Our first stop was the Dome of the Ascension. Several churches have stood on this site throughout history. However, after the Crusaders were driven from Jerusalem in 1187, the Muslim leader Saladin gave the church to two of his followers, who added a stone dome and mihrab. The Ascension of Jesus is recognized in Islam, although it is not mentioned in the Qur'an. The building remained in use as a mosque for over 300 years. The building fell into ruin by the end of the 15th century, and the east section of the octagonal surround-wall was walled off to form the asymmetrical shrine that stands today. A mosque and minaret were added next to the chapel in 1620 and the entire site remains in Muslim possession.
We stood on this holy ground and looked up at the clear, piercing blue sky where Christ ascended into Heaven. Inside of the mosque, we placed our hands on the stone where Christ stood (legend has it his footprint is still in the stone). We stopped to pray and soak in the grace of the moment.
|The Dome of the Ascension atop the Mount of Olives|
|Next to the footprints of Christ|
Next, we went to the Pater Noster (Our Father) Church were Christ taught His apostles the Our Father prayer in a small cave. We went down into the cave and...you guessed it...prayed the Our Father! It was very cool. On the walls of the church surrounding the cave, the Our Father prayer was displayed in 62 different languages. It was beautiful to meditate on Christians throughout the world being represented here.
|Peter and his best buddy on our trip.|
These two had so much fun exploring the Holy Land together!
|The Beaudoin boys by the Our Father|
After that, we went to a scenic overlook of the Old City and snapped a few pictures.
Then we visited the Dominus Flevit Church, a small chapel built where Jesus wept over the city of Jerusalem when he thought of its future destruction by the Romans in 70 A.D. The Church was built to look like a tear drop. Through the window of the chapel was a clear view of the city, giving pilgrims the same perspective that Christ had that moved Him to tears.
Outside of the church was a tree with thorns. Our tour guide said that this same type of tree was used to create the crown of thorns Jesus wore on His head. Picturing such sharp, unforgiving thorns pressed into Jesus' precious head made me shudder.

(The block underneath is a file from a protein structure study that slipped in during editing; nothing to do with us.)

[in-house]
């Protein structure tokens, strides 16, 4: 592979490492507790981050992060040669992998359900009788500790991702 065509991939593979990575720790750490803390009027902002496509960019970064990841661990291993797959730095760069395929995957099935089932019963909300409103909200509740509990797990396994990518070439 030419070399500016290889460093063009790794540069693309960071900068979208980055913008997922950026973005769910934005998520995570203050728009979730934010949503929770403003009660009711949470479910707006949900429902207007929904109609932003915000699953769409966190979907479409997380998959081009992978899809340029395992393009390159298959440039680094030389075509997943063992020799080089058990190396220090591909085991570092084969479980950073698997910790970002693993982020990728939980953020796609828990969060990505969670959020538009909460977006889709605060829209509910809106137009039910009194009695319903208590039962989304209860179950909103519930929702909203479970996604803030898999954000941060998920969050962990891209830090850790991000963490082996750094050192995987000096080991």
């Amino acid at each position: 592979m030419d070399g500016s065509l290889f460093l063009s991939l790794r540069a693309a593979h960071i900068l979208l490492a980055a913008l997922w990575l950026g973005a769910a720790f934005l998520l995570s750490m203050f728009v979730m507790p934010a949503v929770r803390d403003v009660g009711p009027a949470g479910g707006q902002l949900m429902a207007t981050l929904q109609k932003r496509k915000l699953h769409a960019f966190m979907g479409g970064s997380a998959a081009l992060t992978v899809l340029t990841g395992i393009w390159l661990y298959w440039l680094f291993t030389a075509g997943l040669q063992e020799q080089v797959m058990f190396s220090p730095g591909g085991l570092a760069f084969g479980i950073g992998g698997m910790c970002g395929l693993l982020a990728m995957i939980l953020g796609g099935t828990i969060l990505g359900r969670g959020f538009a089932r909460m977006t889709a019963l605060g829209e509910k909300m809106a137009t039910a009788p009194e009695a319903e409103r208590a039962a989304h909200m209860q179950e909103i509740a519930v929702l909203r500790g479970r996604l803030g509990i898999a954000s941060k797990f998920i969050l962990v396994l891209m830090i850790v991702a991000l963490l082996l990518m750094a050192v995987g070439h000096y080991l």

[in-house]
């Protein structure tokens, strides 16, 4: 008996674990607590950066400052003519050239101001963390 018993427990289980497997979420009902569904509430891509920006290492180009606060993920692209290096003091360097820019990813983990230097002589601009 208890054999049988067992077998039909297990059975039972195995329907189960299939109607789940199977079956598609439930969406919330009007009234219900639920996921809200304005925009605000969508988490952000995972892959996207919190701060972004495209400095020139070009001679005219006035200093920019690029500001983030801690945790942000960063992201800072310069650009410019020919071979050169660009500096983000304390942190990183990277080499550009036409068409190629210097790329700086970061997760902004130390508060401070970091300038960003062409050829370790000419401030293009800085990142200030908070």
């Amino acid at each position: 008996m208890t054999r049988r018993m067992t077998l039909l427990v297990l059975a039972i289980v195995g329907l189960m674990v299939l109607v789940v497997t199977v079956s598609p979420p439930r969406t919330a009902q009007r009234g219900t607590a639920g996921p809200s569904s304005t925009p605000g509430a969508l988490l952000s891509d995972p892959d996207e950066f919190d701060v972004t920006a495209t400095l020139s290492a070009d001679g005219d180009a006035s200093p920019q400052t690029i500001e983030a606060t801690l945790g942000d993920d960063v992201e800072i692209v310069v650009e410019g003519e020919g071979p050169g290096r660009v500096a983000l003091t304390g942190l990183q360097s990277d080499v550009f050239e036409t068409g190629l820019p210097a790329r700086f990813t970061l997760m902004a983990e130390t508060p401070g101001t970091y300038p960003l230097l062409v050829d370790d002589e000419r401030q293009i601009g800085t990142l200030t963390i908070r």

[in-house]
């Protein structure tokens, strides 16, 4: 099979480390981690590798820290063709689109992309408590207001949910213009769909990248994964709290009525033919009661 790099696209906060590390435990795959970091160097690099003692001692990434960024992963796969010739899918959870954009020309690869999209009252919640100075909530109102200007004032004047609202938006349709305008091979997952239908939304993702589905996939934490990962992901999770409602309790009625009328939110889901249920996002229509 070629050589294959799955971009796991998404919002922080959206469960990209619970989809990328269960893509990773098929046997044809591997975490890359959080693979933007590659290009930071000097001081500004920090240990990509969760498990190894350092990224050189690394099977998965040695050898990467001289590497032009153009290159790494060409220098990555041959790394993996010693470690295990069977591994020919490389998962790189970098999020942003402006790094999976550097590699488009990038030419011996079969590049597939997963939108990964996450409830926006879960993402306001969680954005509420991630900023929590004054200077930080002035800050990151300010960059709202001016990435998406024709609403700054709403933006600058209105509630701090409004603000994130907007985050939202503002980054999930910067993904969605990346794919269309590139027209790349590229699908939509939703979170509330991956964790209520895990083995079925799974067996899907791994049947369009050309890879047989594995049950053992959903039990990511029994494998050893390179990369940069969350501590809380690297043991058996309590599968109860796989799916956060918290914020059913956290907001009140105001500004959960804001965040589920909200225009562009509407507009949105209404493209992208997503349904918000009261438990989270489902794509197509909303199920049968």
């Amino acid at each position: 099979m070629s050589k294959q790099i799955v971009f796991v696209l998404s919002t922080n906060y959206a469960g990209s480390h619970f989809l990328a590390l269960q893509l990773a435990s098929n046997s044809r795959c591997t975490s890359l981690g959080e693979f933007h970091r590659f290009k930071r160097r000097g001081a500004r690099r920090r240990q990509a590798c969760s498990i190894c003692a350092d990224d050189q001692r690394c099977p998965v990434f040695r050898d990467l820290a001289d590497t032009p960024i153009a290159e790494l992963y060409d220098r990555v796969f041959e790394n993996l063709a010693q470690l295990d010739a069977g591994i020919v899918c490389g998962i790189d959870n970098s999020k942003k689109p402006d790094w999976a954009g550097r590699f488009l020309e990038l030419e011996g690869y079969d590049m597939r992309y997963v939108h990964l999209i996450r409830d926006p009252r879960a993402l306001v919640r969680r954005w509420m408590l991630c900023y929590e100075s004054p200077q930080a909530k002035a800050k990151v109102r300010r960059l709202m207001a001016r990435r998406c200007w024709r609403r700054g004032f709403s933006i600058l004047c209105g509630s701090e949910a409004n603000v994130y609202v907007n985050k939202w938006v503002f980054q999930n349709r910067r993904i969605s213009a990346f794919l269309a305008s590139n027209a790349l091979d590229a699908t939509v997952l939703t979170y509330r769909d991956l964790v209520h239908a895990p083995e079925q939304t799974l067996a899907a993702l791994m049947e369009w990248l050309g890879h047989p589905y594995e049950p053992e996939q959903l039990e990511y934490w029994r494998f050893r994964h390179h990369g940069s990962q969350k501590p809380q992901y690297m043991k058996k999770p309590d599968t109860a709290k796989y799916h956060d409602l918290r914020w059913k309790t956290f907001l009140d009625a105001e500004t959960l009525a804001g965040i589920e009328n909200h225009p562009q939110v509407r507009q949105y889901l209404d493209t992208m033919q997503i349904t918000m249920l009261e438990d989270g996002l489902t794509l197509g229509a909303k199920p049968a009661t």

We next walked down to the bottom of the Mount of Olives to the Garden of Gethsemane, the location of Jesus' agony the night before His death. The snarled olive trees perfectly and eerily set the tone for the setting of Christ's intense suffering and prayer as He took all of the sins of humanity upon Himself. However, the intense midday sun beating down on us made the atmosphere feel a little off and it required a bit more imagination to picture Christ praying here in the dark shadows of the night.
Next to the garden was a massive church called the Church of All Nations (it was built with funds from 12 different countries). The Church of All Nations was amazing. It has a bright, beautiful outside, but the inside is very dark and somber (with deep blue walls and purple stained glass windows). The darkness inside is supposed to set the tone for Jesus' night in Gethsemane. This church is built over the stone where Christ prayed on the night before his Passion and Death.
This church was a powerful spot for Dan and me. We took a moment and knelt in the dark and offered up all of the sufferings and crosses in our own lives in union with Christ. We placed all of our pain, anger over injustices, and frustration in the Garden of Gethsemane; and asked Christ to help us leave it there.
It was incredibly powerful to offer up our small sufferings in the place that Christ took on all of the sin and suffering of all mankind. We are so blessed to have a Savior that knows our sufferings, that took them all upon Himself.
We then journeyed to another section of the Garden of Gethsemane and arrived at another small cave church. This was the "Grotto of the Betrayal" where tradition has it Judas betrayed Jesus.
After visiting this grotto, we visited yet another spot where traditions (mostly Greek) say Mary's final resting place was.
Next, we journeyed to the border of the West Bank to view the massive separation wall between Palestinian and Israeli settlements. The current conflict in the Holy Land is between these two peoples: Palestinian (Muslim) and Israeli (Jewish). This wall was built around ten years ago in an effort to keep violent persons from straying into Jerusalem from the Palestinian-controlled West Bank. According to our tour guide, the number of suicide bombings have gone way down since the wall was erected. He said that he used to fear having his children wait for a bus to go to school in Jerusalem. Viewing the wall was an intense experience and I think we were all happy we didn't linger here for very long.
After this, we were off to get some awesome lunch with some delicious hummus and something new: baba ghanoush!